Oracle Park scoreboard suggests SF Giants hosted NPB star
The SF Giants could try to sign longtime Nippon Professional Baseball star Kodai Senga. Senga, a right-handed pitcher, has been one of Japan’s top starters since turning pro at 19. While he spent his entire career with the Fukuoka Softbank Hawks, Senga became a free agent this offseason and is pursuing a contract with an MLB team.
On Saturday afternoon, a graphic on the Oracle Park scoreboard showed Senga on the stadium’s pristine video screen in a Giants uniform alongside his name and number (41). The chart was no longer on the board at 8:00 p.m. Given Senga’s status as a free agent, it seems reasonable to assume he was visiting Oracle Park with his agent to meet with Giants executives as he weighed his options.
San Francisco Chronicle writer and national baseball columnist John Shea reported Friday that the Giants are eyeing Senga.
“His performance was great,” Giants president of baseball operations Farhan Zaidi told Shea. “He has a great fastball, going up to 100 (mph). It’s interesting. For us, for all pitchers, we don’t just look at performance, but also at their pitching style and the adjustments they might have to make to come to major league baseball.
Senga has one of the wickedest pitch arsenals in Japan. After sitting in the 90s early in his career, his fastball has sat in the mid-90s for the past few seasons and hit 99 mph on multiple occasions. This heater pairs well with a 70 grade splitter that looks identical to his fastball coming out of his hand before a devastating break down. He also uses a cutter and slider on occasion, though neither are better than the average offering.
Scroll to continue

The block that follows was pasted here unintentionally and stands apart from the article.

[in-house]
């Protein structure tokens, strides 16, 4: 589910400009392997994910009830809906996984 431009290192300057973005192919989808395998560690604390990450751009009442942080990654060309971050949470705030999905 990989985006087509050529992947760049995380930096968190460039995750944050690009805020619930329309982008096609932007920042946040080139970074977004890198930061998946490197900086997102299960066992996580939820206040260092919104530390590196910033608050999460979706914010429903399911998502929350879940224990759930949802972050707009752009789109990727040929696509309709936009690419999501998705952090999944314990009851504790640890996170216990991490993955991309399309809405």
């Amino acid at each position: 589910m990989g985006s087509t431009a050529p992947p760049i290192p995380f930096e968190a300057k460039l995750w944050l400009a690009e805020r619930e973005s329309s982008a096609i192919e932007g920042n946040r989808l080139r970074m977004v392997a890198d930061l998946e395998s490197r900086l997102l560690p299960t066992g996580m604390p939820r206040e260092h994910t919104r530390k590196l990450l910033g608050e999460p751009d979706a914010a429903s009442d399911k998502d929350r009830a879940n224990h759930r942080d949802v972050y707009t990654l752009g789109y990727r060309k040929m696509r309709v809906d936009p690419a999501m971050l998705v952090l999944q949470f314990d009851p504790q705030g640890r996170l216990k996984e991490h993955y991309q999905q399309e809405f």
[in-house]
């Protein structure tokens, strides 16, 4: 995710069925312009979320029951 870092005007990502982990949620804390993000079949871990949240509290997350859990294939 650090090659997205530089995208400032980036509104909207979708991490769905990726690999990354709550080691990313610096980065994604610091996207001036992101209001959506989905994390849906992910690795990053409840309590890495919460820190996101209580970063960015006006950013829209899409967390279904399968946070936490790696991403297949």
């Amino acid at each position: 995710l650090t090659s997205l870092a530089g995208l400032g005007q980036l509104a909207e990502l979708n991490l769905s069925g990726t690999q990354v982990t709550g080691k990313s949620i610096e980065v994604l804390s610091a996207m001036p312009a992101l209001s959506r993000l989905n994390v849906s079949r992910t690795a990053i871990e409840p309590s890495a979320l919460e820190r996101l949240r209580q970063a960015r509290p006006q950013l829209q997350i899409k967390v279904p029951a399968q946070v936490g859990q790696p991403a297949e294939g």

During his NPB career with the Hawks, Senga recorded a 2.59 ERA in 224 games with 1,252 strikeouts and 414 walks in 1,089 innings pitched. In 2022, Senga posted a 1.90 ERA in 144 innings pitched (22 starts) with 156 strikeouts and 49 walks.
Despite his elite productivity, Senga comes with some risk given a relatively long injury history, which includes shoulder issues. He only racked up more than 150 innings pitched in two seasons during his 11-year career and never eclipsed 200 innings in one season. For context, other top Japanese starters like Yu Darvish and Daisuke Matsuzaka had several 200+ inning seasons in the NPB before coming to the United States at a younger age than Senga.
Granted, this story could work for the Giants if it leads other teams to be skittish in negotiations. The Giants have always targeted pitchers with long injury histories under Zaidi and have had great success. Signings of Drew Pomeranz, Alex Wood, Alex Cobb and Carlos Rodón have all worked out well for the Giants.
Since Senga is currently not under contract with Fukuoka, he is not subject to the NPB/MLB posting system, which requires MLB teams to pay an NPB team if they sign any of their players. Instead, Senga is an entirely unrestricted free agent.
The Giants obviously have a hole to fill in their rotation with left-handed ace pitcher Carlos Rodón also hitting free agency. While the Giants can still hope to re-sign Rodón, the front office must be prepared to replace him if he signs elsewhere. It looks like longtime Fukuoka Softbank Hawks ace Kodai Senga could be the main target for the SF Giants.